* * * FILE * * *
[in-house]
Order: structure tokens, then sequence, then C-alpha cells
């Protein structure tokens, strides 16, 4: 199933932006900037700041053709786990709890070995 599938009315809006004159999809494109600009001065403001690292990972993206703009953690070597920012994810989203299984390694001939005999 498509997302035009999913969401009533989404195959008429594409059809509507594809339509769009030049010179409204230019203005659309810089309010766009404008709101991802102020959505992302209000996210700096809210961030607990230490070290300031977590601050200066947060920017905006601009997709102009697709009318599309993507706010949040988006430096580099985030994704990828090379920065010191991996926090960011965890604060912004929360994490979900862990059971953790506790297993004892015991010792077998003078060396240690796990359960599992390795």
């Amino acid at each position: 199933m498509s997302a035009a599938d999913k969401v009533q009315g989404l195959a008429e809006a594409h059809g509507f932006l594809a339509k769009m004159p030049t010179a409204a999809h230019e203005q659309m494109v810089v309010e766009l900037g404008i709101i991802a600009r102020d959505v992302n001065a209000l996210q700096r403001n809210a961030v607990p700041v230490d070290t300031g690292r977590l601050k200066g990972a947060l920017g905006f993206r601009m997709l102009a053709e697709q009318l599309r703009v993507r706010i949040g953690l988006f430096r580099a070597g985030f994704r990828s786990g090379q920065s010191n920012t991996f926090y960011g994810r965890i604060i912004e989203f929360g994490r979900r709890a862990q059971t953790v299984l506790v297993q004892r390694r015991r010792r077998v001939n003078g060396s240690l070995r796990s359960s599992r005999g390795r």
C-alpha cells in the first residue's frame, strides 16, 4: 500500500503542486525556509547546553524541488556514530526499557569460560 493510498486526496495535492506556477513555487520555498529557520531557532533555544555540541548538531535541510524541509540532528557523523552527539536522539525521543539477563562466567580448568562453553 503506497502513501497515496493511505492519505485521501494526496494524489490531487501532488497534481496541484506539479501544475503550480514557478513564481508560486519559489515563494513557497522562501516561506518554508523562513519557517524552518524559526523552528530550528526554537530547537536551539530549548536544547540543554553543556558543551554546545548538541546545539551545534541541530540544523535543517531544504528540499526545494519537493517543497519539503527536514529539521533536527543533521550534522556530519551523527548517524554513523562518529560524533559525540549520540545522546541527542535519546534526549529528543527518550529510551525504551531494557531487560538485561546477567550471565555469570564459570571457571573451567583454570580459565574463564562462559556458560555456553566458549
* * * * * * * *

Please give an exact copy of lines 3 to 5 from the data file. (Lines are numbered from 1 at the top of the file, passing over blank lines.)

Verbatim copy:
């Protein structure tokens, strides 16, 4: 199933932006900037700041053709786990709890070995 599938009315809006004159999809494109600009001065403001690292990972993206703009953690070597920012994810989203299984390694001939005999 498509997302035009999913969401009533989404195959008429594409059809509507594809339509769009030049010179409204230019203005659309810089309010766009404008709101991802102020959505992302209000996210700096809210961030607990230490070290300031977590601050200066947060920017905006601009997709102009697709009318599309993507706010949040988006430096580099985030994704990828090379920065010191991996926090960011965890604060912004929360994490979900862990059971953790506790297993004892015991010792077998003078060396240690796990359960599992390795």
């Amino acid at each position: 199933m498509s997302a035009a599938d999913k969401v009533q009315g989404l195959a008429e809006a594409h059809g509507f932006l594809a339509k769009m004159p030049t010179a409204a999809h230019e203005q659309m494109v810089v309010e766009l900037g404008i709101i991802a600009r102020d959505v992302n001065a209000l996210q700096r403001n809210a961030v607990p700041v230490d070290t300031g690292r977590l601050k200066g990972a947060l920017g905006f993206r601009m997709l102009a053709e697709q009318l599309r703009v993507r706010i949040g953690l988006f430096r580099a070597g985030f994704r990828s786990g090379q920065s010191n920012t991996f926090y960011g994810r965890i604060i912004e989203f929360g994490r979900r709890a862990q059971t953790v299984l506790v297993q004892r390694r015991r010792r077998v001939n003078g060396s240690l070995r796990s359960s599992r005999g390795r």
C-alpha cells in the first residue's frame, strides 16, 4: 500500500503542486525556509547546553524541488556514530526499557569460560 493510498486526496495535492506556477513555487520555498529557520531557532533555544555540541548538531535541510524541509540532528557523523552527539536522539525521543539477563562466567580448568562453553 503506497502513501497515496493511505492519505485521501494526496494524489490531487501532488497534481496541484506539479501544475503550480514557478513564481508560486519559489515563494513557497522562501516561506518554508523562513519557517524552518524559526523552528530550528526554537530547537536551539530549548536544547540543554553543556558543551554546545548538541546545539551545534541541530540544523535543517531544504528540499526545494519537493517543497519539503527536514529539521533536527543533521550534522556530519551523527548517524554513523562518529560524533559525540549520540545522546541527542535519546534526549529528543527518550529510551525504551531494557531487560538485561546477567550471565555469570564459570571457571573451567583454570580459565574463564562462559556458560555456553566458549